When Jamaican-born Mary Seacole, an experienced nurse, volunteered her services to the British Army during the Crimean War, she was rejected. Undaunted, she travelled to Crimea at her own expense and built a "mess-table and comfortable quarters," which she called the "British Hotel," and began taking care of soldiers. Her work was snubbed by Florence Nightingale, who called Seacole "a woman of bad character" and insinuated that the convalescent hotel was little more than a bordello, but Mary was beloved by the men in her care who called her "Mother Seacole." Her autobiography, Wonderful Adventures of Mrs. Seacole in Many Lands [link goes to full text and illustrations], was published a year after the war ended. Mary, who was feted by high-ranking military men and high-born civilians, went on to other nursing-related pursuits, including a stint as personal masseuse to Alexandra, Princess of Wales. Her work in Crimea was but one highlight in a very interesting life. [more inside]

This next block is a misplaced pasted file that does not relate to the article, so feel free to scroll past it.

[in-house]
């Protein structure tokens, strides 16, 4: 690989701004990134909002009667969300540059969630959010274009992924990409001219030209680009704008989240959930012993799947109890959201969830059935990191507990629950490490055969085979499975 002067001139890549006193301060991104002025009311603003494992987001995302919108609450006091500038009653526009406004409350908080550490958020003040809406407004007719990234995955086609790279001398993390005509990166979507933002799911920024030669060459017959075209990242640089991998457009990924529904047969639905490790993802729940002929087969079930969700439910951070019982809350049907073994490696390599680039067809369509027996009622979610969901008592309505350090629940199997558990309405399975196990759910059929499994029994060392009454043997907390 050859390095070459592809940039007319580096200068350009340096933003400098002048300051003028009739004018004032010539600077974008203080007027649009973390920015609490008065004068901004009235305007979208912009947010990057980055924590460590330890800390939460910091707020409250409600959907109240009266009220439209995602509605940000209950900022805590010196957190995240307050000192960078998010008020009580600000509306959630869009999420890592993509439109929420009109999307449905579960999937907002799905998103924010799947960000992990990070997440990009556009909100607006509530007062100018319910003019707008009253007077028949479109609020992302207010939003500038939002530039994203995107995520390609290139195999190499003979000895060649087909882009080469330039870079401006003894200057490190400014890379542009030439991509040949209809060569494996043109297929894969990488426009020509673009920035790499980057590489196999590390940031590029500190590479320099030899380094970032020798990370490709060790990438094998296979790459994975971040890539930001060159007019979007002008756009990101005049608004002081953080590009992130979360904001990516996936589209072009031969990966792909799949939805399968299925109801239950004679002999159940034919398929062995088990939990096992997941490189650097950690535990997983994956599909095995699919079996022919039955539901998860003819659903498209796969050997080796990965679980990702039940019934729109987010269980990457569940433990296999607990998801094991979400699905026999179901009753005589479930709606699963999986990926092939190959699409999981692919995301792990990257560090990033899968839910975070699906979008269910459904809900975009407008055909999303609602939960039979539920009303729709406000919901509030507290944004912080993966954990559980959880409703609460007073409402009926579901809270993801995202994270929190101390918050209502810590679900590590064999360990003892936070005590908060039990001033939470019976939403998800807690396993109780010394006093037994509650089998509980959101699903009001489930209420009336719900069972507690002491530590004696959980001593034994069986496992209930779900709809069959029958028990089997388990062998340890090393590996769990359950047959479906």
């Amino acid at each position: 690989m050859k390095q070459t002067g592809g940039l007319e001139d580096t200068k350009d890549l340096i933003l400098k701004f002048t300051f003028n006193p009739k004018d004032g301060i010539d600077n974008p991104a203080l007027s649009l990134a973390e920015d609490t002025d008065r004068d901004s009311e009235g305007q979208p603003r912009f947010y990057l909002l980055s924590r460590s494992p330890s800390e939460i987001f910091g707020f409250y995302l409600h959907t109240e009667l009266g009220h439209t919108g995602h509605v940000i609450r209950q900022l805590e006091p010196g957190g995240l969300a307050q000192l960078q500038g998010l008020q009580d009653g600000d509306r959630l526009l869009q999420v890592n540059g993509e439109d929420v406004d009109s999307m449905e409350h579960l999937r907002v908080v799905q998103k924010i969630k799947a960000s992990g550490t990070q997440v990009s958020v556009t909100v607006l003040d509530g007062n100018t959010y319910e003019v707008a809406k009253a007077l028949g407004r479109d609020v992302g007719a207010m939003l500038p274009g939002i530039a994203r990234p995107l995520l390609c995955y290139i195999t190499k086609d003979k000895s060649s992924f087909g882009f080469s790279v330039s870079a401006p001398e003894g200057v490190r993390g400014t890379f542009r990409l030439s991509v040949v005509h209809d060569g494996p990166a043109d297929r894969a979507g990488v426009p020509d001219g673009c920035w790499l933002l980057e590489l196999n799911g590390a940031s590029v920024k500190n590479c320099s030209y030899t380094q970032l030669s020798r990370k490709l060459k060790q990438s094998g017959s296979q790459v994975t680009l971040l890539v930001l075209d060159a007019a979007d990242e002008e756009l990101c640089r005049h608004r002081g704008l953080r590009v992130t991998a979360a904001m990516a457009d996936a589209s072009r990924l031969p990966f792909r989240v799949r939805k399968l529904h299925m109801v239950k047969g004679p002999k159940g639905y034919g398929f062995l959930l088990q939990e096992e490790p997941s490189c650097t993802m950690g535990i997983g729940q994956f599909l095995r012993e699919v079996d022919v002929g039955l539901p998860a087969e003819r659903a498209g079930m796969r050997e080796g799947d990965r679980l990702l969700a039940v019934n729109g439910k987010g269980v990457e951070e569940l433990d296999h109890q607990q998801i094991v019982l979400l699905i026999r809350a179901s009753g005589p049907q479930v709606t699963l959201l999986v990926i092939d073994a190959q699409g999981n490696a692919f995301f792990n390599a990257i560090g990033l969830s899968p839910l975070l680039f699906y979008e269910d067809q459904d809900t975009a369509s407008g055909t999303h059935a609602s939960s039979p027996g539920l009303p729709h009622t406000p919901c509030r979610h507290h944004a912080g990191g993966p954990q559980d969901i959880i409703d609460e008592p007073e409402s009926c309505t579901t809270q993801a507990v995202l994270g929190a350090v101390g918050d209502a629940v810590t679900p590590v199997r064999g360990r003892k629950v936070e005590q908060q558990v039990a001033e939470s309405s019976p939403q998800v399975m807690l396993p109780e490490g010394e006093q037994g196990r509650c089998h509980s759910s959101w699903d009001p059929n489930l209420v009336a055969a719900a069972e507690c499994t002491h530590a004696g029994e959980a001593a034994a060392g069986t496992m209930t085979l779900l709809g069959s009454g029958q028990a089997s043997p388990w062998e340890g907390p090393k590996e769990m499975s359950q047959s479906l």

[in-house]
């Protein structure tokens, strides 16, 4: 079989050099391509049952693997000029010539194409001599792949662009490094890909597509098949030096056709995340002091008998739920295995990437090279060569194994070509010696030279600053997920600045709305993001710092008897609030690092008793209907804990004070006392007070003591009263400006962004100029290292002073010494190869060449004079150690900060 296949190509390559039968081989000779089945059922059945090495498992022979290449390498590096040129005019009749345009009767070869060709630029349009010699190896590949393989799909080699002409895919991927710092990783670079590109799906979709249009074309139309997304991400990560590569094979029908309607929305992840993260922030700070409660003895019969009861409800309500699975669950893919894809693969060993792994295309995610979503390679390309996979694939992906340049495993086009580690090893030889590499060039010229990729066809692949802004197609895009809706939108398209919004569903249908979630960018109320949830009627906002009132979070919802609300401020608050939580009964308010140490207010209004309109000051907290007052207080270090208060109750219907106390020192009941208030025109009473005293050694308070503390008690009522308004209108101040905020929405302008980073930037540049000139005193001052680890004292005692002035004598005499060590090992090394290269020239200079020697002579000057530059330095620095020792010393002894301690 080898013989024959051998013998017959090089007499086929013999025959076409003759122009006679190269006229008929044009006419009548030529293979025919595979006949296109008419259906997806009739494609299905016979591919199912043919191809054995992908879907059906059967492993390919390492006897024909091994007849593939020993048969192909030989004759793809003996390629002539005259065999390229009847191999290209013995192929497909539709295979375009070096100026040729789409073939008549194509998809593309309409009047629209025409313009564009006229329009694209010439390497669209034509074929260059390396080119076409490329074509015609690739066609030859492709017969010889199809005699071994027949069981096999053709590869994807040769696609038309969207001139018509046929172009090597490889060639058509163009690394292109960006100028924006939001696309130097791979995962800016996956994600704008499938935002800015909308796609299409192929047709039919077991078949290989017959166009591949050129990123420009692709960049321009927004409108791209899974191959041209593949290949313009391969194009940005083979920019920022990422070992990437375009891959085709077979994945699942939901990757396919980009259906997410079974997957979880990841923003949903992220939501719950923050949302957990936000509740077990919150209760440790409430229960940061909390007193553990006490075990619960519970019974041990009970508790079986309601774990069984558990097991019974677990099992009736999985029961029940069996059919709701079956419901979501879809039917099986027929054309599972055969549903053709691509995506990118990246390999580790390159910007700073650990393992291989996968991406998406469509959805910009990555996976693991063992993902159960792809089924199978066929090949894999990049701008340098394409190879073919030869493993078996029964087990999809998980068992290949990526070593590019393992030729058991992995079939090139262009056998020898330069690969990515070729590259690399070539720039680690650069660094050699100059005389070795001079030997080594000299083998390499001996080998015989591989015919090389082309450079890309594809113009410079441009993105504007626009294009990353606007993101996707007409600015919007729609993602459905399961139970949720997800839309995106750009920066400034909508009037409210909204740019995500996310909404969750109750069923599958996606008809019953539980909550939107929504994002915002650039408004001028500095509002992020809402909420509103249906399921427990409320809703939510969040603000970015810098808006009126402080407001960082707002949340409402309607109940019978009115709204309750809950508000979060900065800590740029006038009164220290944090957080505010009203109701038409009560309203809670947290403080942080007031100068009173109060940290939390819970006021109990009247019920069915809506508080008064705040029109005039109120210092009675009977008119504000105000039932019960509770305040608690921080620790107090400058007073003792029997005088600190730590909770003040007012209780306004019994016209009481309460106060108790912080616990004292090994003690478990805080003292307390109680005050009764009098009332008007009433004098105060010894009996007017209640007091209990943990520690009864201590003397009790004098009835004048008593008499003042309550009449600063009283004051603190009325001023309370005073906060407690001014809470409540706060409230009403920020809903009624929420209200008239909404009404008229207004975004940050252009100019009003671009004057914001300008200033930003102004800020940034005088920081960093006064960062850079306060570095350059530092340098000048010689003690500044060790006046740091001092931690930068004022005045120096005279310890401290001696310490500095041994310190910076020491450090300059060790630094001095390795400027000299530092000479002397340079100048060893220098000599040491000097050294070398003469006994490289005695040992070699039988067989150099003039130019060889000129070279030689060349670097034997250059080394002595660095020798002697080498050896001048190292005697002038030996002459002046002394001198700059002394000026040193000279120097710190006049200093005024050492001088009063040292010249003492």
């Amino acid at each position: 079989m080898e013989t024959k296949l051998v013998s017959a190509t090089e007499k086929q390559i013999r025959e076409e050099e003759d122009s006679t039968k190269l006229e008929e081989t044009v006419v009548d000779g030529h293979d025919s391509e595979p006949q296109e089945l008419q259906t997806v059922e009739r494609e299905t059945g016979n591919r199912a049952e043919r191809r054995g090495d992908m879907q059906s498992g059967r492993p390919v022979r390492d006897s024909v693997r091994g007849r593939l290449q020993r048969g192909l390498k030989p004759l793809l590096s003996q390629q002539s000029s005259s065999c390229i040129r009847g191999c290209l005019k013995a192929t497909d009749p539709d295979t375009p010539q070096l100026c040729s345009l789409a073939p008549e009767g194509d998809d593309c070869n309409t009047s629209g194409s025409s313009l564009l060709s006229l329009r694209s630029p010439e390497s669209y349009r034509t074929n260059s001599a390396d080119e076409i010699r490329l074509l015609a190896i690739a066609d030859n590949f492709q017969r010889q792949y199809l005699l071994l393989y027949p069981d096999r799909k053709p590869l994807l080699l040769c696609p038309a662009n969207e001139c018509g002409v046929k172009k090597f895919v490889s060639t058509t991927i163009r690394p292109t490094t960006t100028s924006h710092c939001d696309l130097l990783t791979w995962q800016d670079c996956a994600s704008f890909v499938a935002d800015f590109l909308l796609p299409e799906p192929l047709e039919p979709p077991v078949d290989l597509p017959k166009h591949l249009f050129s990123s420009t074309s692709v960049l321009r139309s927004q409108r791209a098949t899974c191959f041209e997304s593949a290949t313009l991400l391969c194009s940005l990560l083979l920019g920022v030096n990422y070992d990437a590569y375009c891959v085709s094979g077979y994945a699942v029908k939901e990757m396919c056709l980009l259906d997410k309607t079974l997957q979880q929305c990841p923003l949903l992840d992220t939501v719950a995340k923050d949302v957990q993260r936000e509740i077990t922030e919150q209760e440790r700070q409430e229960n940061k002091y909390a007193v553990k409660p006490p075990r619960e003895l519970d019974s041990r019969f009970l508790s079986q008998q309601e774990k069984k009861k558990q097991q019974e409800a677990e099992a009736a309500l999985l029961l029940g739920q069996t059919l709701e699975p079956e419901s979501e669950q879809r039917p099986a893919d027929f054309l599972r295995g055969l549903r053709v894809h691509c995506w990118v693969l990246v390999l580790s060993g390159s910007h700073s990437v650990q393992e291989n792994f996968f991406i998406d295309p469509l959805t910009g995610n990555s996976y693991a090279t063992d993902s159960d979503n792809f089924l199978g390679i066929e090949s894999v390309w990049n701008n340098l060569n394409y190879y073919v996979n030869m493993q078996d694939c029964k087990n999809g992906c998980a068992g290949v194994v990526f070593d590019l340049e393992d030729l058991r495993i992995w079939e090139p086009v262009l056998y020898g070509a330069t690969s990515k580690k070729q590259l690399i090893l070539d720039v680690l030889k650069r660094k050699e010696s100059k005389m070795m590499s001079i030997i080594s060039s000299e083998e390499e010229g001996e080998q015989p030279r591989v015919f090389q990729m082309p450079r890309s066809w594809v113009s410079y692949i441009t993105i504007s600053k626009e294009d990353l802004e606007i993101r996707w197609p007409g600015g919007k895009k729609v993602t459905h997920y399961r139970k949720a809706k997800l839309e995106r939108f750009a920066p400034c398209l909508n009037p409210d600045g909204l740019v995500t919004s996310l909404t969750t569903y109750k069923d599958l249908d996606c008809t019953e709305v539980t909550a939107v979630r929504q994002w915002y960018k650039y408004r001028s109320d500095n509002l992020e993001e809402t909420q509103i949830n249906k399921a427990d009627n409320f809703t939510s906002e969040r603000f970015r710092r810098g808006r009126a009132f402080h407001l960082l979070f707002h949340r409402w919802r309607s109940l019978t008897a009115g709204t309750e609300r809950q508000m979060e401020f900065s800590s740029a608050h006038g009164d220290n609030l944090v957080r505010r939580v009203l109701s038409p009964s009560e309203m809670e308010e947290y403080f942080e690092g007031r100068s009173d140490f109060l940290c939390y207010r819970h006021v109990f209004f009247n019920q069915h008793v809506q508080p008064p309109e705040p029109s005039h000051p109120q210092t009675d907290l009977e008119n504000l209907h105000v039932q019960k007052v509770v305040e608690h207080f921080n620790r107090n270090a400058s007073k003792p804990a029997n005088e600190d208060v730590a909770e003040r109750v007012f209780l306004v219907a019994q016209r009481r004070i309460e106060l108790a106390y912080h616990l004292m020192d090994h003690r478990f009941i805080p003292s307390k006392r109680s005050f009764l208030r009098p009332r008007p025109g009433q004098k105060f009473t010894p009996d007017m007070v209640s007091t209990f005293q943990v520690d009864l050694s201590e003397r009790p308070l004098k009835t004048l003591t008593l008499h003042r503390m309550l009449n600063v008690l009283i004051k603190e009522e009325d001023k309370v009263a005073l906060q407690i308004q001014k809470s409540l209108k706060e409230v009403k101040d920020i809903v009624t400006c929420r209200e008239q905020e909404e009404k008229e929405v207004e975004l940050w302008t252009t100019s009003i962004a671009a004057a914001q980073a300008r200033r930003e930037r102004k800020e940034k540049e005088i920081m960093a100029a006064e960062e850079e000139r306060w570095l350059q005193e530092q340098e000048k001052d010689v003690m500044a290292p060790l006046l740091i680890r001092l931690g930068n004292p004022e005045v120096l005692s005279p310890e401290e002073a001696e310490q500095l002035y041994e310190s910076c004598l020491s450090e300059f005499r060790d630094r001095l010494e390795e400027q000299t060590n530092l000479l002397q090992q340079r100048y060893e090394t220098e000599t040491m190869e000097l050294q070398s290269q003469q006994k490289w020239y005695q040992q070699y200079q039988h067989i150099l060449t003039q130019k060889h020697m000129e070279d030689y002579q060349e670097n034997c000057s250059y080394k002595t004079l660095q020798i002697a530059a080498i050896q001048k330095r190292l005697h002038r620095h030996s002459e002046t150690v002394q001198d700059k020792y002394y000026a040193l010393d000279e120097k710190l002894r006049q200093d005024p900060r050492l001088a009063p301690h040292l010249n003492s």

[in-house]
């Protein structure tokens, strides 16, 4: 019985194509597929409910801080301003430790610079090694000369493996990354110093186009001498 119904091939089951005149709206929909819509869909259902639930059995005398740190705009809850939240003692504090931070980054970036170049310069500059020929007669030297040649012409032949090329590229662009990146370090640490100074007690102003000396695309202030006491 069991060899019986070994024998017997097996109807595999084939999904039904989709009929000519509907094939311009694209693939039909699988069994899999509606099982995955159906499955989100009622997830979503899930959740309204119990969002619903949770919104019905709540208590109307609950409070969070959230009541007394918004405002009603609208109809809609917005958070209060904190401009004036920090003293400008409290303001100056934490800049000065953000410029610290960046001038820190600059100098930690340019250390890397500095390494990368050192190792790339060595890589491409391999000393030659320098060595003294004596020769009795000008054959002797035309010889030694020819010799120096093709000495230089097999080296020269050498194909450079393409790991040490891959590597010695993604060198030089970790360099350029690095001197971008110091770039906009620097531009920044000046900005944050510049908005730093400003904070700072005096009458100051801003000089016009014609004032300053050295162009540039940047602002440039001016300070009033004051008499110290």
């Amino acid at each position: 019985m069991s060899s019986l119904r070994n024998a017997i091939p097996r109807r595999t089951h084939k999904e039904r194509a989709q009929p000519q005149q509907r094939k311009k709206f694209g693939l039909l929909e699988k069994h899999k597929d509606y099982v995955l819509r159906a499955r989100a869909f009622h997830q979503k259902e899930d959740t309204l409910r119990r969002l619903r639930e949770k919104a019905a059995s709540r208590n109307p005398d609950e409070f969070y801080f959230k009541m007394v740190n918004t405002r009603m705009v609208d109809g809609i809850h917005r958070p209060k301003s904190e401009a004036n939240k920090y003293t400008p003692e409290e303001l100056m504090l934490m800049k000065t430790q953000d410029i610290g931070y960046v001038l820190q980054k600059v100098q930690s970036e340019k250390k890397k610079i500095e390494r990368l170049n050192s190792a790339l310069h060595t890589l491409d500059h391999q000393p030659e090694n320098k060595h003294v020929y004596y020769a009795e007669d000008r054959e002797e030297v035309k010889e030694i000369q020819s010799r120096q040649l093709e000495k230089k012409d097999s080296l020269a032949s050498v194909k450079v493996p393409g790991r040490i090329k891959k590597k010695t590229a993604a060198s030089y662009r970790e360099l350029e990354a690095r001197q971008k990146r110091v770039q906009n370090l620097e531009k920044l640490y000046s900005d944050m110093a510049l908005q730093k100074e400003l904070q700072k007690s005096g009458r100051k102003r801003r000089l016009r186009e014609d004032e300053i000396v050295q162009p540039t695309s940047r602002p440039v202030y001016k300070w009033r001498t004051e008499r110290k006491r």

Are you batshitinsane? Viruses and/or bacteria may be the cause.
Do Not Resuscitate. "For families facing the impending death of a loved one, few topics trigger more anguish than the Do Not Resuscitate order... There is little ambiguity in a DNR order: Emergency medical staff must withhold CPR and other life-reviving treatments if the patient's heart or breathing stops, allowing death." But, DNR orders aren't always cut-and-dried. There are many situations that complicate the medical professional's decision to comply. Related: Some people have opted to get a "D.N.R." tattoo, but others have wondered if it will hold up in court as a legal directive. [First link Via].
The Placebo Effect In Action. "When patients believe a drug will help them, they sometimes heal themselves" (a report on a new study from Columbia University and the University of Michigan). And, an additional take on the Placebo Effect from the Skeptic's Dictionary.